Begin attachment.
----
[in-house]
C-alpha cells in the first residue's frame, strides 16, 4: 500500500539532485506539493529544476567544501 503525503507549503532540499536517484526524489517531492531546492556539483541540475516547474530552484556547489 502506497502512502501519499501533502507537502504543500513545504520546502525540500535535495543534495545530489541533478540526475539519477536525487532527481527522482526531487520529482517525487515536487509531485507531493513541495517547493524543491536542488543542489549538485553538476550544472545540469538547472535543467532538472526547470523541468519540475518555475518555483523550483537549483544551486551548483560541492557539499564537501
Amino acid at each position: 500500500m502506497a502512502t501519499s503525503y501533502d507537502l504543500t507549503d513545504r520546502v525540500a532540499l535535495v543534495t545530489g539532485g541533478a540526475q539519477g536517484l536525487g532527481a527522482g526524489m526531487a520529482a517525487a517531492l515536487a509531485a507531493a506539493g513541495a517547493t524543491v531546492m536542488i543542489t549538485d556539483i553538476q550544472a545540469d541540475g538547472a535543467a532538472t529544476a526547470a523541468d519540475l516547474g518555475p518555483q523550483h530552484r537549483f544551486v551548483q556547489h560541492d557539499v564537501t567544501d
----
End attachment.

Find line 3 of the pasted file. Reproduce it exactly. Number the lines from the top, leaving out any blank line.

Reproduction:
Amino acid at each position: 500500500m502506497a502512502t501519499s503525503y501533502d507537502l504543500t507549503d513545504r520546502v525540500a532540499l535535495v543534495t545530489g539532485g541533478a540526475q539519477g536517484l536525487g532527481a527522482g526524489m526531487a520529482a517525487a517531492l515536487a509531485a507531493a506539493g513541495a517547493t524543491v531546492m536542488i543542489t549538485d556539483i553538476q550544472a545540469d541540475g538547472a535543467a532538472t529544476a526547470a523541468d519540475l516547474g518555475p518555483q523550483h530552484r537549483f544551486v551548483q556547489h560541492d557539499v564537501t567544501d